Bees could soon be used to detect explosives, as new research has found bees to be even more efficient than trained dogs at finding hazardous landmines.
Researches from St. Andrews University recently trained “sniffer bees” to detect TNT, and the bees were then able to find lost landmines in Croatia.
The study marks the first time that bees have been successful at such a feat even though attempts to train bees to find explosives have been going on since 2014.
Bees could potentially be used to detect millions of abandoned landmines around the world which are a threat to public safety. It’s estimated that old landmines kill or injure 15,000 to 20,000 people every year, according to the Daily Mail.
For this study, the bees found mines that were left over from Croatia’s fight for independence in 1991.
In order to train the bees to hone in on explosives, the researchers placed drops of sugar water on TNT in an effort to coax bees out of the hive and towards the explosives.
Apismellis Era Carnica honey bees were trained over two days to sniff out the TNT in hopes of getting the sugar treat.
“Basically we teach them by a version of reward like you do with dogs,” Ross Gillander, a member of the research team, told the Daily Mail. “The bees fly out of their hive to go about their normal day to day job of finding pollen but instead of finding pollen they find explosives. It’s the sugar syrup, which draws them out.”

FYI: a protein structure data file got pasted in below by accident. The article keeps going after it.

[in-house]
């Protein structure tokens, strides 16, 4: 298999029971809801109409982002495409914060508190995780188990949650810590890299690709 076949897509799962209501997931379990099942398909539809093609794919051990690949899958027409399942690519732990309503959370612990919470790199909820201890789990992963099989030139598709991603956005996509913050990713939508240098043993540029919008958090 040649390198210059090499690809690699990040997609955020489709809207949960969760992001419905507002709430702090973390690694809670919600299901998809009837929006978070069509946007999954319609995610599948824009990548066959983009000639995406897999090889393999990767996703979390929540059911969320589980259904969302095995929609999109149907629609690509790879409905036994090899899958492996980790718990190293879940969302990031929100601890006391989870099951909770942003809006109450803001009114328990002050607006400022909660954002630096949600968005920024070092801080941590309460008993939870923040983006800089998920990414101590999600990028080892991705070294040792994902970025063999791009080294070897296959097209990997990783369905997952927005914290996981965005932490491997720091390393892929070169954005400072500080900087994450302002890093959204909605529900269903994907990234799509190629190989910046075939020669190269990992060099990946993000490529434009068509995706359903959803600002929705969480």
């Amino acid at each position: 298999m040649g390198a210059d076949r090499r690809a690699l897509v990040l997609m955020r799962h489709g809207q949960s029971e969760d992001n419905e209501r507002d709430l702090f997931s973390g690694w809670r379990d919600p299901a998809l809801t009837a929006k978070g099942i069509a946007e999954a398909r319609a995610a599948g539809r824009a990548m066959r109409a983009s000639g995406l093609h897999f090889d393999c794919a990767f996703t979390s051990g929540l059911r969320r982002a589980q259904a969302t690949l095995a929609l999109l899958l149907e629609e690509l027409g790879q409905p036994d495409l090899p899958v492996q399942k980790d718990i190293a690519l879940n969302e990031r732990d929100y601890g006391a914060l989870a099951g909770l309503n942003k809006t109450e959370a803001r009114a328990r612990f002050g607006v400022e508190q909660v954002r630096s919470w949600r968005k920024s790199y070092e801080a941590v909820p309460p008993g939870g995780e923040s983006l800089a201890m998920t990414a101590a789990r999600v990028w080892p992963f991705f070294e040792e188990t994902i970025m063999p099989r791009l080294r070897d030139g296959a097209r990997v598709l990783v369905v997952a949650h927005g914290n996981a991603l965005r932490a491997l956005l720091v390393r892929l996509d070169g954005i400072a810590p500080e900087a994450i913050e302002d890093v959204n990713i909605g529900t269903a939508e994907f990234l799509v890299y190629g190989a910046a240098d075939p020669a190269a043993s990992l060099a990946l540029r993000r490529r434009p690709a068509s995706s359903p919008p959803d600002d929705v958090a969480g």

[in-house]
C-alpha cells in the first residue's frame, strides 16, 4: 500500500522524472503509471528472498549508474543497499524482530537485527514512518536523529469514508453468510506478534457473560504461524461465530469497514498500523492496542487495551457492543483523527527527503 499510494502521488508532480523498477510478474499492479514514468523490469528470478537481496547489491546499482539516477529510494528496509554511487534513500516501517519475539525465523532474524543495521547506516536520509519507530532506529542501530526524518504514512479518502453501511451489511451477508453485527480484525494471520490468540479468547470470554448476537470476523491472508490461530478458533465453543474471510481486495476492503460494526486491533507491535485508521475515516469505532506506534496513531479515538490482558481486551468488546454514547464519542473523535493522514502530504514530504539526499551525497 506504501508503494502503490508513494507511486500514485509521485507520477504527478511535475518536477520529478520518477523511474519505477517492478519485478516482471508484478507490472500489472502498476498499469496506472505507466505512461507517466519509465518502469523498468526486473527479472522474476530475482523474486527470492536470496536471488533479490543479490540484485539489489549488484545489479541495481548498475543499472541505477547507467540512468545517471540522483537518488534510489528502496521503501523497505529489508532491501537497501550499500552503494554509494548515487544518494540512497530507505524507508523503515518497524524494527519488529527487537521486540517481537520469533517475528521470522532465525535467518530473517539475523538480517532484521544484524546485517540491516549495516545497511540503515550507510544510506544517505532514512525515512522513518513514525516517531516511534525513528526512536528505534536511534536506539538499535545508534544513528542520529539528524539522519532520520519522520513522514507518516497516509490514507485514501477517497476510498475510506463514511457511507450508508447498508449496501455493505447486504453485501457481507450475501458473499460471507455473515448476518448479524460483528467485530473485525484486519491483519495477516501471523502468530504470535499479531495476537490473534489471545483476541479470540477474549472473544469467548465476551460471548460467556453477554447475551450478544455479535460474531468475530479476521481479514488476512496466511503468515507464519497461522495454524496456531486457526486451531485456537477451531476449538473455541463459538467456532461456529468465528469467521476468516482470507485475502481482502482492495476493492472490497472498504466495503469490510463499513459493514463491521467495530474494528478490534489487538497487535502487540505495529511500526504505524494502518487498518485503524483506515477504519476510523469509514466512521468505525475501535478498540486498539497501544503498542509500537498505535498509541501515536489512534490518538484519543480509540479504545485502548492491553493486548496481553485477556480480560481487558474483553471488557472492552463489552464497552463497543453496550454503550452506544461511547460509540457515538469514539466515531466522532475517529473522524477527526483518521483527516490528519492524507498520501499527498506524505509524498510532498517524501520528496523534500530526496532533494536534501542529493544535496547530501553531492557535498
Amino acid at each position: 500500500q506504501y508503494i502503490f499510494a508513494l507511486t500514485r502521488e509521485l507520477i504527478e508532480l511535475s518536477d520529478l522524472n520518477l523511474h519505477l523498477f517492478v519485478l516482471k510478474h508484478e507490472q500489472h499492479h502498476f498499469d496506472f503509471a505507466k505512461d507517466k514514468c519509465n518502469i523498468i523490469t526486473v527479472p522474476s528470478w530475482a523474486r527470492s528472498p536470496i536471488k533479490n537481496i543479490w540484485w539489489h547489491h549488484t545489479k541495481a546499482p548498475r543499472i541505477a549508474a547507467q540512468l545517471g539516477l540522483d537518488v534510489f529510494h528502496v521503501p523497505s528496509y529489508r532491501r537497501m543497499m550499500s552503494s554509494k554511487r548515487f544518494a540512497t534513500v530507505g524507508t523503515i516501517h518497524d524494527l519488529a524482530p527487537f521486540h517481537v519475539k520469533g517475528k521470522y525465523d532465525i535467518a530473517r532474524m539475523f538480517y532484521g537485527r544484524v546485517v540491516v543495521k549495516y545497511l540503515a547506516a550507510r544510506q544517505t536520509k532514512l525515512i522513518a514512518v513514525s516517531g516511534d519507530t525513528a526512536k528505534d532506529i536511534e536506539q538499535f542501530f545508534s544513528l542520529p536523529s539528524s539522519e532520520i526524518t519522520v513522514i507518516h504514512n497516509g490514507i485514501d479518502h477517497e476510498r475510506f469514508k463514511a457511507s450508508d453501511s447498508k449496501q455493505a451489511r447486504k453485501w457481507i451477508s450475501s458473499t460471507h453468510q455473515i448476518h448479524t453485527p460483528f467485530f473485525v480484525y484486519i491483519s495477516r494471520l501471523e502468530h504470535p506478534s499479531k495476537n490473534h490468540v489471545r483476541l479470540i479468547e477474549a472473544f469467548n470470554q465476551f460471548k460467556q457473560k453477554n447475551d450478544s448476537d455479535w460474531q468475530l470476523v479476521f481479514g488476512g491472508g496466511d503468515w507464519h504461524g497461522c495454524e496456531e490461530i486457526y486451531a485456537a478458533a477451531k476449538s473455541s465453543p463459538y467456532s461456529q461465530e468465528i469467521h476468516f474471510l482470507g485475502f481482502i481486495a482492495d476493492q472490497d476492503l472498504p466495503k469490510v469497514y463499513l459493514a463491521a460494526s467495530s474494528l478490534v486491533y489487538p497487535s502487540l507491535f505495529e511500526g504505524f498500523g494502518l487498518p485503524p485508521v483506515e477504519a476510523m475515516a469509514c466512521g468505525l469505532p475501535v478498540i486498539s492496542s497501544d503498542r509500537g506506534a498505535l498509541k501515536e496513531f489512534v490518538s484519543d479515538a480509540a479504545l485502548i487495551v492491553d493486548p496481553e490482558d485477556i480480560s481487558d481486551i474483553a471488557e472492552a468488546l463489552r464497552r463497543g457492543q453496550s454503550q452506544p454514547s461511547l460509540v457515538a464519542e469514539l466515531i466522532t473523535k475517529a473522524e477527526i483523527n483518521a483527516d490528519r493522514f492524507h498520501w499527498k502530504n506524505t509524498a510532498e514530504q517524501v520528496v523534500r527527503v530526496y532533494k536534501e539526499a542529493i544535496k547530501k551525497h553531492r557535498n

The bees have to be retrained after three days because they soon lose interest in the TNT.
Once the bees were sent out to find explosives, Gillander helped design equipment that detected trace explosives on the bees, like pollen, when they returned to the hive.
When the bees returned, they went through a specialized material similar to canvas which the researchers then exposed to light. The light indicated if the bees had explosives on them when they went through the canvas.
Drones then followed the bees to find out where the honeybees picked up the trace explosives and a team was dispatched to clear the mine.
Bees can be trained to find explosives much faster than dogs, and even though the bees have to be retrained after three days, they can work longer than sniffer dogs and are able to go places that dogs can’t.
Given how successful the bees were at finding landmines in a real-world scenario, honeybees could soon be used to save lives and efficiently detect hazardous materials.
By Kay Vandette, Earth.com Staff Writer